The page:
No Santa Claus! Thank God! he lives, and he lives forever. A thousand years from now, Virginia, nay, ten times ten thousand years from now, he will continue to make glad the heart of childhood.

~ Francis Pharcellus Church
"Is There a Santa Claus? was the title of an editorial appearing in the September 21, 1897 edition of the New York Sun. The editorial, which included the famous reply "Yes, Virginia, there is a Santa Claus", has become an indelible part of popular Christmas lore in the United States and Canada." Wikipedia

Thursday, December 24, 2009

A Visit From St. Nicholas

'TWAS the night before Christmas, when all through the house
Not a creature was stirring, not even a mouse;
The stockings were hung by the chimney with care,
In hopes that St. Nicholas soon would be there;
The children were nestled all snug in their beds,
While visions of sugar-plums danced in their heads;
And mamma in her kerchief, and I in my cap.
Had just settled our brains for a long winter's nap,-
When out on the lawn there arose such a clatter,
I sprang from by bed to see what was the matter.
Away to the window I flew like a flash,
Tore open the shutters and threw up the sash.
The moon on the breast of the new fallen snow
Gave a lustre of midday to objects below;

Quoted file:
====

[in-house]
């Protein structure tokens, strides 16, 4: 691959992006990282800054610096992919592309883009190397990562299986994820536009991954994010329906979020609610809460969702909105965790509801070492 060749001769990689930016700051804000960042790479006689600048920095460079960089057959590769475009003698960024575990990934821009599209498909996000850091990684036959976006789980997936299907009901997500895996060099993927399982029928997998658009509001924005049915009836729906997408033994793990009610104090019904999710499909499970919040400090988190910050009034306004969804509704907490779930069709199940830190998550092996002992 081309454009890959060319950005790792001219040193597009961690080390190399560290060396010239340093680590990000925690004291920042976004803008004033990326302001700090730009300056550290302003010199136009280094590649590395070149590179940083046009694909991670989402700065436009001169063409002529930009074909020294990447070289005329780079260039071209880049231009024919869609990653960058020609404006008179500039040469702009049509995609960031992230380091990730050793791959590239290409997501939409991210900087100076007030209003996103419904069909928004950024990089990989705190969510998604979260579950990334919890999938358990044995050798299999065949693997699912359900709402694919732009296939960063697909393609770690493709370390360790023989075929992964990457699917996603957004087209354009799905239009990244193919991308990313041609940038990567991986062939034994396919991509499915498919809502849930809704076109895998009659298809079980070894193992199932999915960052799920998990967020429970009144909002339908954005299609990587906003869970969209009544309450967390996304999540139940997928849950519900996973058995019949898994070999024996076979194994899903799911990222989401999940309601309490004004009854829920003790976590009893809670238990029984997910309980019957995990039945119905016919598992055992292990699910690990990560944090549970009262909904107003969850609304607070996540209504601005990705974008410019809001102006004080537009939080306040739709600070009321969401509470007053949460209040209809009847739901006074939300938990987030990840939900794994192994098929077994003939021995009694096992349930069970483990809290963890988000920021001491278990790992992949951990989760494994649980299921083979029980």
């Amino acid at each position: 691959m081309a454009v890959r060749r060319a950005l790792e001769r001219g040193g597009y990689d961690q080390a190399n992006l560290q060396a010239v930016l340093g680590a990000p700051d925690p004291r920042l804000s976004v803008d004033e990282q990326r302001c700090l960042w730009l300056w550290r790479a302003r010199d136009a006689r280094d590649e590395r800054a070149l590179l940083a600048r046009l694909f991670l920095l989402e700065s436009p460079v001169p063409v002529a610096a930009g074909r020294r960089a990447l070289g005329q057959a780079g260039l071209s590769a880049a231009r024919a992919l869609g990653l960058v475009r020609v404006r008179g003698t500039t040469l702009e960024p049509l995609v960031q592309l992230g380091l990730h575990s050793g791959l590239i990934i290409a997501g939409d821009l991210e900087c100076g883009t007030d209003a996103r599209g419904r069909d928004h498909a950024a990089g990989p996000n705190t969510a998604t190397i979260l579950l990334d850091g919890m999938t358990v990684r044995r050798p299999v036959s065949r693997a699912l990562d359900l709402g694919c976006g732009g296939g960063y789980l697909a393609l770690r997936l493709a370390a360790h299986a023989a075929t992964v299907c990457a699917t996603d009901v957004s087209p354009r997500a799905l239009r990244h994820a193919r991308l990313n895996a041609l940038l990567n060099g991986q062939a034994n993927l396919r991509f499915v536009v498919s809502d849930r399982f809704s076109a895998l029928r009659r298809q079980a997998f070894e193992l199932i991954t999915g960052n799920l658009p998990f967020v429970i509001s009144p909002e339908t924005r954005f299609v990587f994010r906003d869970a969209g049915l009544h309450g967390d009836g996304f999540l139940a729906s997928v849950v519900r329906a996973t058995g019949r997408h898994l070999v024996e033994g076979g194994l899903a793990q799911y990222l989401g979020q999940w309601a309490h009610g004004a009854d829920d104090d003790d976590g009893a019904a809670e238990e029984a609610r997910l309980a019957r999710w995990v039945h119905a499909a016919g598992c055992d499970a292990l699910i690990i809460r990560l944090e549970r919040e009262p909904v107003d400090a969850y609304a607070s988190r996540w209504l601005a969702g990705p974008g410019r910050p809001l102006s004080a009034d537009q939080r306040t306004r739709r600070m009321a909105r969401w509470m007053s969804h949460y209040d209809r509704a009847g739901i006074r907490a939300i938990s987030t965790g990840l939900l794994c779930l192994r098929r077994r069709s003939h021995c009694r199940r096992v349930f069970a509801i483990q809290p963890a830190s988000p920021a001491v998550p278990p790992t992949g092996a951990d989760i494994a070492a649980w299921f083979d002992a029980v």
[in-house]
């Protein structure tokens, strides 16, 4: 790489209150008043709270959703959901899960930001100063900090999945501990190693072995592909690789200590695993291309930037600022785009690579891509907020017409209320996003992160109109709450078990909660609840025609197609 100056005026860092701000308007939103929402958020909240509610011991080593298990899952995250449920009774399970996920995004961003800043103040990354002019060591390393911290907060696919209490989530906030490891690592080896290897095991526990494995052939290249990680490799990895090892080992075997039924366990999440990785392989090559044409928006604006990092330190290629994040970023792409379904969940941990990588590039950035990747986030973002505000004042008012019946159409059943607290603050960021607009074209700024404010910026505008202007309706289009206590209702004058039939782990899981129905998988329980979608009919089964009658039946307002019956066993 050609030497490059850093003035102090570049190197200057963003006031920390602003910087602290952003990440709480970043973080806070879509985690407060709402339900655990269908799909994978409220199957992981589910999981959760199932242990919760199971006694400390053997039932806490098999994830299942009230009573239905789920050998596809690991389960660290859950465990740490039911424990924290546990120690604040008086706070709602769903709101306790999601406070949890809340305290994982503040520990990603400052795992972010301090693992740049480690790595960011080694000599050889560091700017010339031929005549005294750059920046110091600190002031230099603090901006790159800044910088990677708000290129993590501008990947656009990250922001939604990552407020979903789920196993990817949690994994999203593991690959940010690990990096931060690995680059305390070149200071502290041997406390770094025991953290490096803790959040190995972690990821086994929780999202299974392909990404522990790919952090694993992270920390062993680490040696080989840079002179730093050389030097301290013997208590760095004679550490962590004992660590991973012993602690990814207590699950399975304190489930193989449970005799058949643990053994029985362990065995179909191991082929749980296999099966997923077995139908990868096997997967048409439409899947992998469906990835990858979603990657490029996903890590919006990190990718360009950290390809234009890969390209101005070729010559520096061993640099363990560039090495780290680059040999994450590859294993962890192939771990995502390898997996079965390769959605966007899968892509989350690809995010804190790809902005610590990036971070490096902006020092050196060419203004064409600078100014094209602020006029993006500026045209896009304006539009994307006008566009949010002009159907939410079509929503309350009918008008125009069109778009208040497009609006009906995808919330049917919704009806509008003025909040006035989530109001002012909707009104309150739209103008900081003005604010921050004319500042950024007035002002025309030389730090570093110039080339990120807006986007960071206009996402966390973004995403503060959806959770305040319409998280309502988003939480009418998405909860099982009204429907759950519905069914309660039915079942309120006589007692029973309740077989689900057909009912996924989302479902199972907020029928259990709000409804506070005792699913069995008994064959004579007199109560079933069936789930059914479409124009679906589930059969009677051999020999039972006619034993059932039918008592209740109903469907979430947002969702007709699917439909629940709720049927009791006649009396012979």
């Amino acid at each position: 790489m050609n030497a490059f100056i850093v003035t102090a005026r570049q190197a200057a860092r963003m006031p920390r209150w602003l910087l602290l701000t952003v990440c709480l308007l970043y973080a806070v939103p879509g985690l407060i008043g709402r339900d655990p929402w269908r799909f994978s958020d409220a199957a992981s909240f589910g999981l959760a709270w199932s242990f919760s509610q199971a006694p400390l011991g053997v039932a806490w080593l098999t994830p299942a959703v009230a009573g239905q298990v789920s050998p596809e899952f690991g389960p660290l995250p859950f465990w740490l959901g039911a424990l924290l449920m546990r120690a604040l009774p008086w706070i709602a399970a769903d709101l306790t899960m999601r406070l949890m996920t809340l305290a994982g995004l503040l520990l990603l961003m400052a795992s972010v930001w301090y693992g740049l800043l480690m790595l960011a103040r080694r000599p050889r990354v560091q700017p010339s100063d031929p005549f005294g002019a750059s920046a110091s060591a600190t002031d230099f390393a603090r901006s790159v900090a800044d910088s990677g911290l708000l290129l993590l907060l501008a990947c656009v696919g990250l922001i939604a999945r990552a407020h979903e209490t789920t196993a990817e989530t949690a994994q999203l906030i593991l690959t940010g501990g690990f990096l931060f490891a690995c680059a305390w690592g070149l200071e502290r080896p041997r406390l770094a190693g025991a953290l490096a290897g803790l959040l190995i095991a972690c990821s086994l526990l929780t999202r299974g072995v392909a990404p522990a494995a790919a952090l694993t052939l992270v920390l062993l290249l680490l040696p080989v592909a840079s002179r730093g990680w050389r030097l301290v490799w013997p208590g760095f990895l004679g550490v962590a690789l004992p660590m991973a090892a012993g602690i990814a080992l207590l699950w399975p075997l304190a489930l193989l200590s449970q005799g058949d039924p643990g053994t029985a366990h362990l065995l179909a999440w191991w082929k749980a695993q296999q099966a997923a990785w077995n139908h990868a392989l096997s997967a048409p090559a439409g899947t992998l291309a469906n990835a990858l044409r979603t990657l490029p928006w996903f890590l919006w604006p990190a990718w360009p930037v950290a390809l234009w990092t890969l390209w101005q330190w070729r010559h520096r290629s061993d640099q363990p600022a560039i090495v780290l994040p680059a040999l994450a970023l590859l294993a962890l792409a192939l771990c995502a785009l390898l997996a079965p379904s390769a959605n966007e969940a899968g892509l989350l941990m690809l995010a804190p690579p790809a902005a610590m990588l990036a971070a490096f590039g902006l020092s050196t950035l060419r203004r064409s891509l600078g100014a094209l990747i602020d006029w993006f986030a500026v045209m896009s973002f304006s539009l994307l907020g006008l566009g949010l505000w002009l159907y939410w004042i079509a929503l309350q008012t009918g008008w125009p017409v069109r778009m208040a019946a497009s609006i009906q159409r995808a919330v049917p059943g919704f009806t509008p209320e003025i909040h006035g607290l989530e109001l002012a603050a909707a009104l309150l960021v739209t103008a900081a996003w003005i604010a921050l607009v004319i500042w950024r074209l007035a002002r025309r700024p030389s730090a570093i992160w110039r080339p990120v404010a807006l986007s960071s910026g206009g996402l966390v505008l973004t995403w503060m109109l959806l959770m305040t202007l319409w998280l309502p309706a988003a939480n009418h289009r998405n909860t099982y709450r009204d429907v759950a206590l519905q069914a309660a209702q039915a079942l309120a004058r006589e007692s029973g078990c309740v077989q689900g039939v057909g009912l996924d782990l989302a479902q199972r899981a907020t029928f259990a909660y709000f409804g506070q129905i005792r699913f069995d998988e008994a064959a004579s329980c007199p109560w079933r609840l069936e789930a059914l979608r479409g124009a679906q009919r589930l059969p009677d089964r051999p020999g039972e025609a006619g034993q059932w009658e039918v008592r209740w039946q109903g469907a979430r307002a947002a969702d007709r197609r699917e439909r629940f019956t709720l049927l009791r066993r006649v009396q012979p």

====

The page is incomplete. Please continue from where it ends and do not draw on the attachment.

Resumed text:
When, what to my wondering eyes should appear,
But a miniature sleigh and eight tiny reindeer,
With a little old driver, so lively and quick
I knew in a moment it must be St. Nick.
More rapid than eagles his coursers they came,
And he whistled and shouted, and called them by name;
"Now, Dasher! now, Dancer! now, Prancer and Vixen!
On Comet! on, Cupid! on, Donder and Blitzen!
To the top of the porch, to the top of the wall!
Now dash away, dash away, dash away all!"
As dry leaves that before the wild hurricane fly,
When they meet with an obstacle, mount to the sky,
So up to the house-top the coursers they flew,
With the sleigh full of toys,-and St. Nicholas too.
And then in a twinkling I heard on the roof
The prancing and pawing of each little hoof.
As I drew in my head, and was turning around,
Down the chimney St. Nicholas came with a bound.
He was dressed all in fur from his head to his foot,
And his clothes were all tarnished with ashes and soot;
A bundle of toys he had flung on his back,
And he looked like a peddler just opening his pack.
His eyes how they twinkled! his dimples how merry!
His cheeks were like roses, his nose like a cherry;